When we arrived at 5:10, the line was outside and into the parking lot again. As was the case two weeks ago, there was no shouting, no screaming. The quiet was eerie. When I asked if the line had moved, the workers all answered no. When we looked through the gates, we saw that only four of the checking gates were open. They were just moving slowly.
I spoke to the young female soldier who came out of the aquarium to smoke. We told her she needed to call the DCO office and to ask for help to open the fifth inspection gate. She said they had no one to send to the fifth gate.
I immediately called the DCO at Qalandiya and told what sounded like a young man at the other end of the phone, that the lines were stretching into the middle of the parking lot. He asked, "Now?" I answered. "Yes. Right now!” He promised he would look into it immediately. In the meantime, we called Anan (DCO officer at Kalandia) and Alaa (another DCO officer at Kalandia). Anan didn't answer and Alaa said he was not on duty. He told me to call the DCO. Both Natanya and I tried, but no one answered.
At 5:30, a young female policewoman, who was clearly in charge this morning, came to the aquarium. When she saw the long lines, she immediately had the soldier in the aquarium open the carousels at a faster pace so that the lines moved faster. This young policewoman was actually very efficient and kept coming out of the aquarium to see how well everything was moving. We were both impressed. We did not try to speak with her again so as not to antagonize her. She was clearly doing her job.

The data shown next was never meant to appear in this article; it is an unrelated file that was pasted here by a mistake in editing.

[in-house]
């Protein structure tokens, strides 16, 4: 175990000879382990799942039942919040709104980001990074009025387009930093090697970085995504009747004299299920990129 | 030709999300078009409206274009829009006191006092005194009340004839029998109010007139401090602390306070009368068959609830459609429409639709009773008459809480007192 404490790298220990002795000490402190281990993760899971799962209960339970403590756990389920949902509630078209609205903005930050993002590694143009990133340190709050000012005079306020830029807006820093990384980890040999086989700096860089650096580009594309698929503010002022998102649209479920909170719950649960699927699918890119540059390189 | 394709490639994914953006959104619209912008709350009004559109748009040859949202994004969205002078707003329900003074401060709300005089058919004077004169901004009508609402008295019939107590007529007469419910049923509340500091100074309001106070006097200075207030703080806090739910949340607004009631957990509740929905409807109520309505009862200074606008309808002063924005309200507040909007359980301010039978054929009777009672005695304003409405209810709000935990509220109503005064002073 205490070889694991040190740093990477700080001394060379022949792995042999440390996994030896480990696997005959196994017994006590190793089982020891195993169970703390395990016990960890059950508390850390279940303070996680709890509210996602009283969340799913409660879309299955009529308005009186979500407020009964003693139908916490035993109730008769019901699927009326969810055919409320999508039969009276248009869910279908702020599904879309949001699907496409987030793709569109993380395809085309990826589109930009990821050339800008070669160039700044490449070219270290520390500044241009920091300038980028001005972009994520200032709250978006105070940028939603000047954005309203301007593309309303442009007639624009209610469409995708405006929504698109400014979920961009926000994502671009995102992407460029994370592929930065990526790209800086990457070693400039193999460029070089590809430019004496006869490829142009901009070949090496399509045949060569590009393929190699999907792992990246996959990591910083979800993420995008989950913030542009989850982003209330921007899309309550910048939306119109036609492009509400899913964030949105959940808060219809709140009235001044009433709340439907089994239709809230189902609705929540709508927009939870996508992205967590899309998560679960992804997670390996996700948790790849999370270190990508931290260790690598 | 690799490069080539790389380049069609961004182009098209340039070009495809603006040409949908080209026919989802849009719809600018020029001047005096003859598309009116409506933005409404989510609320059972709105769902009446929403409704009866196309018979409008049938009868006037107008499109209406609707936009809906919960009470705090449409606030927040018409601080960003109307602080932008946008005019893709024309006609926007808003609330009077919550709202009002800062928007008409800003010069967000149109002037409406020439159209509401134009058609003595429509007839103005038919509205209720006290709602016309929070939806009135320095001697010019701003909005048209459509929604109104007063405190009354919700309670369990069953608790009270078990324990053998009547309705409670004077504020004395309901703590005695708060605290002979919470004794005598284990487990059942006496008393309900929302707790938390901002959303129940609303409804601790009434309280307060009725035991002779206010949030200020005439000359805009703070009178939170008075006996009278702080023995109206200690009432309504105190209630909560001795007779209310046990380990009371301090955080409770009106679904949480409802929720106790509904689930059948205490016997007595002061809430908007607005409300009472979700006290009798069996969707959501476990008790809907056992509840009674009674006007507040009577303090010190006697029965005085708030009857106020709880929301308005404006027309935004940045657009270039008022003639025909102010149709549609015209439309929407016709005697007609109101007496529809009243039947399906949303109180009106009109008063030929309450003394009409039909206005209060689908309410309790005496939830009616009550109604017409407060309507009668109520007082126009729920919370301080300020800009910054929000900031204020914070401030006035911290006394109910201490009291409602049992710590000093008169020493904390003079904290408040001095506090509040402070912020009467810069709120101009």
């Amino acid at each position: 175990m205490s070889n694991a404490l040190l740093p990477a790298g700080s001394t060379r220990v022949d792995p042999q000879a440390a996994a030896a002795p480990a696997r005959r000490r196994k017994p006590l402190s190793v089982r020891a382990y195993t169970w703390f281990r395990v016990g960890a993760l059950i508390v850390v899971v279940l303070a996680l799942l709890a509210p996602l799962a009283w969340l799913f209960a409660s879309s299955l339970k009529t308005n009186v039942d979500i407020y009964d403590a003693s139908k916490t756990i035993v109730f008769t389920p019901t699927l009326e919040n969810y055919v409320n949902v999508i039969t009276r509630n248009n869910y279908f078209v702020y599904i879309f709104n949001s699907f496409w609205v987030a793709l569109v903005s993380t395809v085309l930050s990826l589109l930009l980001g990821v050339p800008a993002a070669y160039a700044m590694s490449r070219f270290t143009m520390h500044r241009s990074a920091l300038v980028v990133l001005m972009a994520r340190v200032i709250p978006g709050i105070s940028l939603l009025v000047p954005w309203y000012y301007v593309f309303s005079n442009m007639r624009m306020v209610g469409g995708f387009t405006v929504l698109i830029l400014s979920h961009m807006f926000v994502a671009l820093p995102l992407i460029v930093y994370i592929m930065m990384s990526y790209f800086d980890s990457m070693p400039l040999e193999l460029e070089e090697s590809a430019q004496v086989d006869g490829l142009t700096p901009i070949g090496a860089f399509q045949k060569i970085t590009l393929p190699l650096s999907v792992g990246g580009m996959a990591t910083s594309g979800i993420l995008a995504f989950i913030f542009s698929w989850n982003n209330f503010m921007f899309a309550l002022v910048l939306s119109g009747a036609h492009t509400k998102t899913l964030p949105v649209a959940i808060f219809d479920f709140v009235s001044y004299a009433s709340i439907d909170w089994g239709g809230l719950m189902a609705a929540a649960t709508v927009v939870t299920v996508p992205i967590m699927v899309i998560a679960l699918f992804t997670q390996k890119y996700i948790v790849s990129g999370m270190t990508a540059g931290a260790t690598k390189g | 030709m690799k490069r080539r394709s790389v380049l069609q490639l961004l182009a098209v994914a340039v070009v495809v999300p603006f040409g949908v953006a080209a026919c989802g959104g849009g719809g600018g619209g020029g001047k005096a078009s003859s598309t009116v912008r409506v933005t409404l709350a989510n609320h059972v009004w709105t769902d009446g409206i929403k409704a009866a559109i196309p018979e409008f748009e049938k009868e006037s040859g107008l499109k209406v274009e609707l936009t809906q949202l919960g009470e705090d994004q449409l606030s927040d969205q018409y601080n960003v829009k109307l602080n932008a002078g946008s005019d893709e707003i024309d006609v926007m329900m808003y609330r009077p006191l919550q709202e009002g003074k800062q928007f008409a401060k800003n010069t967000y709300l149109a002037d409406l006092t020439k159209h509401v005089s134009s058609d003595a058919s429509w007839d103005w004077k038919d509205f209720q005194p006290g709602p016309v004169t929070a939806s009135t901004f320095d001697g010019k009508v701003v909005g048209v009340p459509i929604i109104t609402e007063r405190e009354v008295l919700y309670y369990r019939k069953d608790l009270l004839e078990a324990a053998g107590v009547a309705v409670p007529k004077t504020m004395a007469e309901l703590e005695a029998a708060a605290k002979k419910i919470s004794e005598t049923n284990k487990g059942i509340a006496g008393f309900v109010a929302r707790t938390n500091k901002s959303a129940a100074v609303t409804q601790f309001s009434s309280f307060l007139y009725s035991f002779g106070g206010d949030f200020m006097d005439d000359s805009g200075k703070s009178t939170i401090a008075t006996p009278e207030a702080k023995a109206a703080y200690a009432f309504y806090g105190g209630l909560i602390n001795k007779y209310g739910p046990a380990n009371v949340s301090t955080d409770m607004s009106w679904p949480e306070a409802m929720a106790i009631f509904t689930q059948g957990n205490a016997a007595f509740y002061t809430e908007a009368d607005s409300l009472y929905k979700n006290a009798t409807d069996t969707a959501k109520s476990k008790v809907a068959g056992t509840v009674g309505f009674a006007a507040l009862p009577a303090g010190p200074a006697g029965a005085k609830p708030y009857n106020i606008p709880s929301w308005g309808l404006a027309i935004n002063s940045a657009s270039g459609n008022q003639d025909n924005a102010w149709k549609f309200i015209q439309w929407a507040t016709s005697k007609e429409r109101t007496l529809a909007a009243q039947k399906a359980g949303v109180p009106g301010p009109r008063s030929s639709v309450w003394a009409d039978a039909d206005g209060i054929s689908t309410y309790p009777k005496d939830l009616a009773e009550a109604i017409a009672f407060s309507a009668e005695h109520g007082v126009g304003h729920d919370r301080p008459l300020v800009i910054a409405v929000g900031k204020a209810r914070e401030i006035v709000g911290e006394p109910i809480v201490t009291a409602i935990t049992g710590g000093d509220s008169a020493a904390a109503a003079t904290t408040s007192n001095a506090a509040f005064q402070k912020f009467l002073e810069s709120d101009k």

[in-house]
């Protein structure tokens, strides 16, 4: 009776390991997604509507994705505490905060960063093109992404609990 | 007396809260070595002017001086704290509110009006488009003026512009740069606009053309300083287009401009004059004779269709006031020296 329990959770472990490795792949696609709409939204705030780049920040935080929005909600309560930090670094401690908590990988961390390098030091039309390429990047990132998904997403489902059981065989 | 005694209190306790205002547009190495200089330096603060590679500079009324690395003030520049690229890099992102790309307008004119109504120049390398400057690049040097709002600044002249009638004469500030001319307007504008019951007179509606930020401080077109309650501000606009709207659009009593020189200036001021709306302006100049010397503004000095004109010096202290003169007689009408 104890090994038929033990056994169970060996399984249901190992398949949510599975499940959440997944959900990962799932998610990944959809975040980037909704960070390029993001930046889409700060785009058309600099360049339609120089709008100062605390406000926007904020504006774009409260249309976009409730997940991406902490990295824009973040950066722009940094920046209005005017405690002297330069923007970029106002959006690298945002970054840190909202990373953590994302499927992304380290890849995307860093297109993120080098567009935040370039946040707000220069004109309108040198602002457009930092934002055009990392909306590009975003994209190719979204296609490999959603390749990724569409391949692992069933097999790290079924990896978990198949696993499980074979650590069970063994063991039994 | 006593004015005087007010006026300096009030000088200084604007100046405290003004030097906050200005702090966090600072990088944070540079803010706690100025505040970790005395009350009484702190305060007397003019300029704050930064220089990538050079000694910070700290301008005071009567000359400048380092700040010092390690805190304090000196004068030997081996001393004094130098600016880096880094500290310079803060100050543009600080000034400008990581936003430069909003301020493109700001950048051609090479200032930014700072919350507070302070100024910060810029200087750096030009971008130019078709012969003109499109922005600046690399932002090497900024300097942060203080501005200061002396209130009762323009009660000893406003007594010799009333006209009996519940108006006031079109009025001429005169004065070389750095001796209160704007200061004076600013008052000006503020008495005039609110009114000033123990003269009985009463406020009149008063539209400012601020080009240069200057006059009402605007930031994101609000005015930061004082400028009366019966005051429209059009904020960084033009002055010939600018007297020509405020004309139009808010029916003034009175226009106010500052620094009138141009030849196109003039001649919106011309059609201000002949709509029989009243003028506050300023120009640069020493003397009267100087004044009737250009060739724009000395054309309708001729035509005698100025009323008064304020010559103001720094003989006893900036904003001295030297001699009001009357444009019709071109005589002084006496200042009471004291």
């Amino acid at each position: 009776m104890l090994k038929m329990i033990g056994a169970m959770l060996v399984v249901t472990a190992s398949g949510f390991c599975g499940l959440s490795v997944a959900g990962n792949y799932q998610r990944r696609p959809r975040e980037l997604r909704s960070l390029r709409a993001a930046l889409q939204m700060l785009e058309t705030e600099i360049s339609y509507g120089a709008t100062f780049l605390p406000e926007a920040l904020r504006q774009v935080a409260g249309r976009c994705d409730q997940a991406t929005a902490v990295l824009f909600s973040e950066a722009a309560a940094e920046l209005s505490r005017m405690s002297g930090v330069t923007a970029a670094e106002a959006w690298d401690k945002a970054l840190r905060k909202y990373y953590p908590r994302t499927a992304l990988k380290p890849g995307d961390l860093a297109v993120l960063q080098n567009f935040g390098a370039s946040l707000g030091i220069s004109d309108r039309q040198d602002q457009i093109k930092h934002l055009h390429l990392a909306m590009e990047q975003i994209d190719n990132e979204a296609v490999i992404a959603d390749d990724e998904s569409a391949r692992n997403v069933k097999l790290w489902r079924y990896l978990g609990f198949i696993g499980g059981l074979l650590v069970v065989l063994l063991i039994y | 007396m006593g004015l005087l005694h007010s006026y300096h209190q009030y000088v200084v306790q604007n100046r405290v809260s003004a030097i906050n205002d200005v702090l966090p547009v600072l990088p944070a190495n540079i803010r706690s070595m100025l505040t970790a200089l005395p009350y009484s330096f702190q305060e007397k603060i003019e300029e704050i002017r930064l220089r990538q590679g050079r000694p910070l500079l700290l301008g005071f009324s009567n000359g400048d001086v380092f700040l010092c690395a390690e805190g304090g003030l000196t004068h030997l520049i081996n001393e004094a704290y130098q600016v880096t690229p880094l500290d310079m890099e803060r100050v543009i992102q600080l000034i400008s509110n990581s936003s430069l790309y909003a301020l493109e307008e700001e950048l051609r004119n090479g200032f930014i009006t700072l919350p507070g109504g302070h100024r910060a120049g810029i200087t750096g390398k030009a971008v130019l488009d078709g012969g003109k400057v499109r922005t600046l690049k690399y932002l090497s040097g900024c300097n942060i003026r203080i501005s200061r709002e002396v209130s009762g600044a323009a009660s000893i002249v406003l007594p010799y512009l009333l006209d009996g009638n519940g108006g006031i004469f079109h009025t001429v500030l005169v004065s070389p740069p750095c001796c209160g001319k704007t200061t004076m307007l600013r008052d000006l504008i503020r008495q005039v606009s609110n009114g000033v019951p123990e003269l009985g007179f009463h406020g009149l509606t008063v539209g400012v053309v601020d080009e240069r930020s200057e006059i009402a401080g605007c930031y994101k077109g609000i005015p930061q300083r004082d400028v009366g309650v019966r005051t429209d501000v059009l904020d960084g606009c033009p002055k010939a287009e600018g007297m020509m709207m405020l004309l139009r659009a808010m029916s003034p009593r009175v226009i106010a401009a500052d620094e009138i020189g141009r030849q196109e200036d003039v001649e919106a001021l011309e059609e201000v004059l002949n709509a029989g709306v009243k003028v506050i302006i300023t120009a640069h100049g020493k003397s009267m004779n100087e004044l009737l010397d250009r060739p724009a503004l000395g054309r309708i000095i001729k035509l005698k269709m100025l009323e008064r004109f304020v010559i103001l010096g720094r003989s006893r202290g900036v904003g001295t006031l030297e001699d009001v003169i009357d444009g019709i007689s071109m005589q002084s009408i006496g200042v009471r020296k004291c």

At 6:00 a lone soldier (without a second soldier and without any security guard behind him or supporting him) came out and began to let people through the Humanitarian Gate. He opened the gate frequently, before a lot of people gathered. This was the earliest we have seen the Humanitarian Gate open in many months. What was surprising is that the soldier was totally alone all morning. There was no second soldier or additional security guards at all.
By 6:30 there was no long line and most of the workers had gone through. Before we left, we complimented both the policewoman in charge and the soldier at the Humanitarian Gate. It is possible to solve the problem of the crowding in the morning and it is possible to make the lives of the workers easier at Kalandia. It would just take the willingness of the Civil Authority to provide the number of personnel needed at Kalandia in the mornings and to open all five gates.